The most recent update on Tuesday morning maintained the Doomsday clock at 90 seconds to midnight, continuing its role as a longstanding global symbol indicating the proximity of humanity to potential “global catastrophe” as of January 2024.
The latest announcement from the Bulletin of the Atomic Scientists, a nonprofit organization focused on monitoring human-caused dangers to our world, revealed this year’s symbolic clock reading. This organization, which is based at the University of Chicago, specifically focuses on three main threats: nuclear risk, climate change, and disruptive technologies. The announcement also included the participation of Bill Nye, a popular science educator and television personality.
The Board of Scientists and Experts for the Bulletin have chosen to keep the clock at 90 seconds to midnight in 2024, the same position it was in the previous year. This decision was made due to the ongoing and intense risks that are threatening societies globally.
The world experienced its highest recorded temperature, yet world leaders have taken minimal steps to confront climate change. The Bulletin of Atomic Scientists also identified other major concerns, such as developments in artificial intelligence that bring up concerns about regulating technology that could have both positive and negative effects on humanity.
The Bulletin released a statement on Tuesday that highlighted the impact of the Russian war on Ukraine and how it could potentially jeopardize a crucial nuclear weapons treaty between Russia and the U.S. The statement referenced a warning from U.N. Secretary-General Antonio Guterres in August 2020, stating that the current situation is reminiscent of the heightened nuclear threat during the Cold War. Additionally, the statement mentioned the war’s detrimental effects on global climate issues and its hindrance of international efforts to address other global concerns.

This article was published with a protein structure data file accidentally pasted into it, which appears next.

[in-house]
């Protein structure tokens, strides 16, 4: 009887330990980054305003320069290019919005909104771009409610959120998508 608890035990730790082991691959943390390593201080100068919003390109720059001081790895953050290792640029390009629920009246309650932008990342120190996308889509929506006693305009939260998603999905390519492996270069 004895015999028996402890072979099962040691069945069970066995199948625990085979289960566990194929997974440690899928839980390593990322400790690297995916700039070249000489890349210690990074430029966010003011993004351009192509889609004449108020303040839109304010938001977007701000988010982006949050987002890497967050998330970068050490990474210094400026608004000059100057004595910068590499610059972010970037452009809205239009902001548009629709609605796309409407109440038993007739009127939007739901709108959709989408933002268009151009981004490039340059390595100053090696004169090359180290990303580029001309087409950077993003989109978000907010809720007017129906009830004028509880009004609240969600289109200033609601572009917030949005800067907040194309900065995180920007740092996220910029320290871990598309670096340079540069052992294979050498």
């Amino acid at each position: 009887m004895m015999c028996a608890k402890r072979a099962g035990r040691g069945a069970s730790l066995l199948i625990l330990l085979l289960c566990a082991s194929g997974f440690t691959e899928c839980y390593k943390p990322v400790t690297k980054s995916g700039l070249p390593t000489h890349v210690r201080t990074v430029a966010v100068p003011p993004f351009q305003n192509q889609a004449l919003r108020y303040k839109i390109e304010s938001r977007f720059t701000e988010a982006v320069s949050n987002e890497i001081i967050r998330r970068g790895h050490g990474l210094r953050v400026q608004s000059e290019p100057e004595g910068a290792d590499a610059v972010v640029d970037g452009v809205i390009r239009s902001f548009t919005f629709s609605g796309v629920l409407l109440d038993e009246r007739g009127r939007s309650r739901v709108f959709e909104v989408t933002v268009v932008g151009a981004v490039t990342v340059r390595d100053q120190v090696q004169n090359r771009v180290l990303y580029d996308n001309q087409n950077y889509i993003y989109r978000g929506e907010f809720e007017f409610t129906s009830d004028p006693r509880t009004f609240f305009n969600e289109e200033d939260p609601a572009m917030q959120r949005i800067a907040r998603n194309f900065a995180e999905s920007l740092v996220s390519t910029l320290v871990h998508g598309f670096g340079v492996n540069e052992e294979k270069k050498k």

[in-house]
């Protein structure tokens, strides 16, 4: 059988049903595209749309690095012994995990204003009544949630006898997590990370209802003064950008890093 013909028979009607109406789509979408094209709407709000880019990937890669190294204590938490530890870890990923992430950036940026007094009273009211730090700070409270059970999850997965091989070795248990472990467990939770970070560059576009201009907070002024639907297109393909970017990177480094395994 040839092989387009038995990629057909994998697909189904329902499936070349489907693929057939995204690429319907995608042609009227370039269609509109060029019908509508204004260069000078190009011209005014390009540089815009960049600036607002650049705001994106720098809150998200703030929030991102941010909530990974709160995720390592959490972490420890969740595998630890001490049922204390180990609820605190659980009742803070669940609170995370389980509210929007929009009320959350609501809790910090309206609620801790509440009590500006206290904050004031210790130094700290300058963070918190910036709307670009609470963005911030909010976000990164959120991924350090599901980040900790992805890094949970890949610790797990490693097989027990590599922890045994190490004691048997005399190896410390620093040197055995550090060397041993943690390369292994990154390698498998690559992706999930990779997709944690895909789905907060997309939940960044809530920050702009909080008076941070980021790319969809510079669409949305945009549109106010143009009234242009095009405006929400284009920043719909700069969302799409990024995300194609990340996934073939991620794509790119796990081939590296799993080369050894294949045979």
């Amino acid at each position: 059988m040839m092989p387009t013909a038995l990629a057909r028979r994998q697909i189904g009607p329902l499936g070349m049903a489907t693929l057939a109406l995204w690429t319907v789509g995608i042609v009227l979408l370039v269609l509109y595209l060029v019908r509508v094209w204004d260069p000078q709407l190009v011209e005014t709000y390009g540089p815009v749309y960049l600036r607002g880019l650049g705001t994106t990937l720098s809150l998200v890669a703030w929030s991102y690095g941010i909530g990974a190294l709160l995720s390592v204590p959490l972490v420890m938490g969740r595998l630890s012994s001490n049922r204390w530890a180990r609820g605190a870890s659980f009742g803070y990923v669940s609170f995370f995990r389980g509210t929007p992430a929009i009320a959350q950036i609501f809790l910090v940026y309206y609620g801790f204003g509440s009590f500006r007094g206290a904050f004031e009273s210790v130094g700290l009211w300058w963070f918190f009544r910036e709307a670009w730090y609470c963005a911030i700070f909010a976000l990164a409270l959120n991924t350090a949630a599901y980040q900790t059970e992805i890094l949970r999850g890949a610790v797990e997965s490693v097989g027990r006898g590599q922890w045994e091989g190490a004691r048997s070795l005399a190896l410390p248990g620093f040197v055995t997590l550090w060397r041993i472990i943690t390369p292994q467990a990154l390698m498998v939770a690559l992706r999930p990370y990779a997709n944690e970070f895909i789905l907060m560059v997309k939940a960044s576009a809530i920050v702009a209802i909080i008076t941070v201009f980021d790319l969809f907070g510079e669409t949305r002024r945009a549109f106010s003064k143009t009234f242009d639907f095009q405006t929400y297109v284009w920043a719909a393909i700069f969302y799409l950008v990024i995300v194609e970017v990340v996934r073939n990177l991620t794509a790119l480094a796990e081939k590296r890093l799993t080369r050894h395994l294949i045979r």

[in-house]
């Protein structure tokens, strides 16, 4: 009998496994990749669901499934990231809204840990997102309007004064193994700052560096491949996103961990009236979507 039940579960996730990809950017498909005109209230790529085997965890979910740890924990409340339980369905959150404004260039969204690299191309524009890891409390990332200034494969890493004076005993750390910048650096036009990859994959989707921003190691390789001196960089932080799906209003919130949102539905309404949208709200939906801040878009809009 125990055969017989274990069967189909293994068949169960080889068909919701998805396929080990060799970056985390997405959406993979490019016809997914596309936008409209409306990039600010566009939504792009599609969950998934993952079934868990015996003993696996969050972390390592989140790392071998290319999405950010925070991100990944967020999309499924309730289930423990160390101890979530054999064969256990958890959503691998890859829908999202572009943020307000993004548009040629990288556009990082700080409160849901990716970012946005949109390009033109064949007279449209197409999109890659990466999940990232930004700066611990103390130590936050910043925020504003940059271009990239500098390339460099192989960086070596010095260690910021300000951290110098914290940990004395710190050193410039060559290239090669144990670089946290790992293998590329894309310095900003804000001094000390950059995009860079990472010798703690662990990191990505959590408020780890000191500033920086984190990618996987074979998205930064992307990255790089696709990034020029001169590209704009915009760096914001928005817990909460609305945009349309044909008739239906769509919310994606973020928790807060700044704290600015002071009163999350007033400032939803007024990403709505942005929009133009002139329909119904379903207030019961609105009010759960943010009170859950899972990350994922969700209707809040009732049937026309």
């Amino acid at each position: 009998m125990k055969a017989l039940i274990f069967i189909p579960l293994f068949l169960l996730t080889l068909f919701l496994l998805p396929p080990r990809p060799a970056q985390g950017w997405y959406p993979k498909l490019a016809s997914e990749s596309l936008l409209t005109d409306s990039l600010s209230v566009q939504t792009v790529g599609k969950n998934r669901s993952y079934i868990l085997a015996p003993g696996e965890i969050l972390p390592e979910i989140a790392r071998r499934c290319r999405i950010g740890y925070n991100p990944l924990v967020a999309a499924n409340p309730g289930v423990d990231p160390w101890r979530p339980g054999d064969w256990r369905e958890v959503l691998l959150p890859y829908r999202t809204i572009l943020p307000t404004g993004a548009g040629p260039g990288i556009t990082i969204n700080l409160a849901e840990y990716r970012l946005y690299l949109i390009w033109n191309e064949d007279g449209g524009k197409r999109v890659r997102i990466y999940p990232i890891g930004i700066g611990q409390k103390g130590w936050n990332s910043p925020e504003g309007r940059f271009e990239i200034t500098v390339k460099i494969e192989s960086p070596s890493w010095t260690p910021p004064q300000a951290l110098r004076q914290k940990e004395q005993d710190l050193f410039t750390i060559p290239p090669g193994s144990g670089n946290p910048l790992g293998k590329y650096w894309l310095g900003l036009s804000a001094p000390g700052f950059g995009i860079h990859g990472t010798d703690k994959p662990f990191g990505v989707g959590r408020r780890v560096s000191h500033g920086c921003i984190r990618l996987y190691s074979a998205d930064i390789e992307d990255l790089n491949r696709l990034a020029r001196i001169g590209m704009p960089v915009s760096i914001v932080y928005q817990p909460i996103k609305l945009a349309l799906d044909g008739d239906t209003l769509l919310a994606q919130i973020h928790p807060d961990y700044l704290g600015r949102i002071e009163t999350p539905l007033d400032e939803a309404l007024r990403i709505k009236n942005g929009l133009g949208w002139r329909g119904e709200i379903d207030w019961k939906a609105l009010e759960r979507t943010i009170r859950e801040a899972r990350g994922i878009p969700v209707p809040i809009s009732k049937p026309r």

100 seconds before midnight.
In 2023, the Doomsday clock moved forward for the first time in three years, indicating that there were 100 seconds left until midnight.— up from
In 2020, they stayed in the same place. The sudden increase of 10 seconds was due to the ongoing conflict in Ukraine, which had been going on for almost a year since Russia’s invasion, and the ongoing issue of climate change, along with other dangers caused by humans.
The Bulletin of the Atomic Scientists was established in 1945 by Albert Einstein and a group of University of Chicago scientists who were involved in the development of atomic weapons for the Manhattan Project. In 1947, they created the Doomsday clock as a means of illustrating how humanity’s actions and decisions could endanger its own well-being and future. At that time, they viewed the advancement of nuclear weapons as the greatest threat to the world, and the clock indicated the potentially catastrophic consequences of a nuclear arms race between the United States and the Soviet Union. The initial setting of the clock was seven minutes to midnight, and it has since been adjusted 25 times – sometimes closer to midnight and sometimes further away – reflecting the potential for positive change and “rewinding the clock.” Since 2007, climate change has been a primary concern influencing the position of the Doomsday clock’s hands.
The Doomsday Clock is a symbolic representation used to alert the public about the potential destruction of our planet through the use of hazardous technologies created by humans. It serves as a reminder of the dangers we must confront in order to preserve our existence on Earth. This description was posted on the website for the Bulletin of the Atomic Scientists.
Each year, the clock is adjusted to a specific time, determined by the Bulletin’s Science and Security Board. This board convenes twice a year to examine global events and make necessary changes to the clock. The members of this board are experts in nuclear technology and climate science, who seek input from colleagues in various fields. The Bulletin also states that the sponsoring board, which includes 10 Nobel laureates, is consulted during this process.
Emily Mae Czachor